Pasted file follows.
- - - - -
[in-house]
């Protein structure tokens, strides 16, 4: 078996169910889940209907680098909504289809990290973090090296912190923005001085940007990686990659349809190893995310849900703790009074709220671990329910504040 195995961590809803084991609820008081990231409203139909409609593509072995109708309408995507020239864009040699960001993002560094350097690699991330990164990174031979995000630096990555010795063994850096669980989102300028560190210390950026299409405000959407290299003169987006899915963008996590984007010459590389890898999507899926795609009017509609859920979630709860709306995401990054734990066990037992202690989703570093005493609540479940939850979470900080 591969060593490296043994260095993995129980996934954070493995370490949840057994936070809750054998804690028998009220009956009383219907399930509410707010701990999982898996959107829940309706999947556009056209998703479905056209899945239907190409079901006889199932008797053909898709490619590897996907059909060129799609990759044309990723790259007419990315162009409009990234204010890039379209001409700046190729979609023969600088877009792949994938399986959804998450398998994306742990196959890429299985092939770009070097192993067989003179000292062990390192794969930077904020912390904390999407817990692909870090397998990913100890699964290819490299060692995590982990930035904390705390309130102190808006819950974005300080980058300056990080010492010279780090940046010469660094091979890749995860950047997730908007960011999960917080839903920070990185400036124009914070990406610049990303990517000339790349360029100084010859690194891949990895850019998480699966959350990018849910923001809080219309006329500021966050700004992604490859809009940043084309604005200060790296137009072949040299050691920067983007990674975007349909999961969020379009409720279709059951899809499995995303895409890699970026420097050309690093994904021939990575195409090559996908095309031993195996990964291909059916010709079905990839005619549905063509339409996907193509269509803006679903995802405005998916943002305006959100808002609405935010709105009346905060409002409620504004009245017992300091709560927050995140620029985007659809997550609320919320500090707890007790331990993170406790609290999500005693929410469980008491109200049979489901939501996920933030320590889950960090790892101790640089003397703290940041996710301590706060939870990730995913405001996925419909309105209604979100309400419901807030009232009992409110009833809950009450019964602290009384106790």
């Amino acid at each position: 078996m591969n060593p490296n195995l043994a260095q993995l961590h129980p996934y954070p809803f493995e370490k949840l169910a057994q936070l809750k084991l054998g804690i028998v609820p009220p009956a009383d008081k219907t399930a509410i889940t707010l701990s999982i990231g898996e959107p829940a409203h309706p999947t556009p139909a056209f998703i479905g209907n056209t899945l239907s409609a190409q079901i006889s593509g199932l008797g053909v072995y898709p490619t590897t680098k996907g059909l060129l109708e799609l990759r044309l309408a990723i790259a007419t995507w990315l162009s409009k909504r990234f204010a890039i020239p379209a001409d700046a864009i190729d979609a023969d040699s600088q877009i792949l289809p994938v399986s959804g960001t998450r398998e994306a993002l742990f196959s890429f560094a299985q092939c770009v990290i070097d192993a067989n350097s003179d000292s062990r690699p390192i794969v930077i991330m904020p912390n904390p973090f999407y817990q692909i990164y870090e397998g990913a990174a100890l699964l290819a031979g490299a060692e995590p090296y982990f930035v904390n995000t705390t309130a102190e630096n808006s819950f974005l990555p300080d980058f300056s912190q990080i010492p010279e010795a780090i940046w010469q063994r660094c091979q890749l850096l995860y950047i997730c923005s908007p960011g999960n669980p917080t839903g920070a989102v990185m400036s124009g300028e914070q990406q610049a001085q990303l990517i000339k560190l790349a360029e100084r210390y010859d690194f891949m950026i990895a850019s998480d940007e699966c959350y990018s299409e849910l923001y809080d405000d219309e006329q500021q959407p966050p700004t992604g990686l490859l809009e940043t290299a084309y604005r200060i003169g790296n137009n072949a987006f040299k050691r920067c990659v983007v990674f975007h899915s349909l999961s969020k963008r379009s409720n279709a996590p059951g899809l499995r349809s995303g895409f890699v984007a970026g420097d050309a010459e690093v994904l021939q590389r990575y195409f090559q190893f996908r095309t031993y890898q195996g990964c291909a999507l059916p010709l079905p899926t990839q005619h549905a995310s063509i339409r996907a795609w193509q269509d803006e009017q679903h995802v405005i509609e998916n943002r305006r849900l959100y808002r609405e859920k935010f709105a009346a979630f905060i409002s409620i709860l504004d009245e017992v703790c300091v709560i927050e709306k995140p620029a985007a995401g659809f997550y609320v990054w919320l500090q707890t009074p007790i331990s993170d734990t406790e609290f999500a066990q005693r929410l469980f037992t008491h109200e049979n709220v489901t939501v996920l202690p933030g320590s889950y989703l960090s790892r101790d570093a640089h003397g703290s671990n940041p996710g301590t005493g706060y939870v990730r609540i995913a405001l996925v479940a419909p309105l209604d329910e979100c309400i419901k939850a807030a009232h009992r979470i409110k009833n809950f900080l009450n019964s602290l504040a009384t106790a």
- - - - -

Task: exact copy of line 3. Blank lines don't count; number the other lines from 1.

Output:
């Amino acid at each position: 078996m591969n060593p490296n195995l043994a260095q993995l961590h129980p996934y954070p809803f493995e370490k949840l169910a057994q936070l809750k084991l054998g804690i028998v609820p009220p009956a009383d008081k219907t399930a509410i889940t707010l701990s999982i990231g898996e959107p829940a409203h309706p999947t556009p139909a056209f998703i479905g209907n056209t899945l239907s409609a190409q079901i006889s593509g199932l008797g053909v072995y898709p490619t590897t680098k996907g059909l060129l109708e799609l990759r044309l309408a990723i790259a007419t995507w990315l162009s409009k909504r990234f204010a890039i020239p379209a001409d700046a864009i190729d979609a023969d040699s600088q877009i792949l289809p994938v399986s959804g960001t998450r398998e994306a993002l742990f196959s890429f560094a299985q092939c770009v990290i070097d192993a067989n350097s003179d000292s062990r690699p390192i794969v930077i991330m904020p912390n904390p973090f999407y817990q692909i990164y870090e397998g990913a990174a100890l699964l290819a031979g490299a060692e995590p090296y982990f930035v904390n995000t705390t309130a102190e630096n808006s819950f974005l990555p300080d980058f300056s912190q990080i010492p010279e010795a780090i940046w010469q063994r660094c091979q890749l850096l995860y950047i997730c923005s908007p960011g999960n669980p917080t839903g920070a989102v990185m400036s124009g300028e914070q990406q610049a001085q990303l990517i000339k560190l790349a360029e100084r210390y010859d690194f891949m950026i990895a850019s998480d940007e699966c959350y990018s299409e849910l923001y809080d405000d219309e006329q500021q959407p966050p700004t992604g990686l490859l809009e940043t290299a084309y604005r200060i003169g790296n137009n072949a987006f040299k050691r920067c990659v983007v990674f975007h899915s349909l999961s969020k963008r379009s409720n279709a996590p059951g899809l499995r349809s995303g895409f890699v984007a970026g420097d050309a010459e690093v994904l021939q590389r990575y195409f090559q190893f996908r095309t031993y890898q195996g990964c291909a999507l059916p010709l079905p899926t990839q005619h549905a995310s063509i339409r996907a795609w193509q269509d803006e009017q679903h995802v405005i509609e998916n943002r305006r849900l959100y808002r609405e859920k935010f709105a009346a979630f905060i409002s409620i709860l504004d009245e017992v703790c300091v709560i927050e709306k995140p620029a985007a995401g659809f997550y609320v990054w919320l500090q707890t009074p007790i331990s993170d734990t406790e609290f999500a066990q005693r929410l469980f037992t008491h109200e049979n709220v489901t939501v996920l202690p933030g320590s889950y989703l960090s790892r101790d570093a640089h003397g703290s671990n940041p996710g301590t005493g706060y939870v990730r609540i995913a405001l996925v479940a419909p309105l209604d329910e979100c309400i419901k939850a807030a009232h009992r979470i409110k009833n809950f900080l009450n019964s602290l504040a009384t106790a």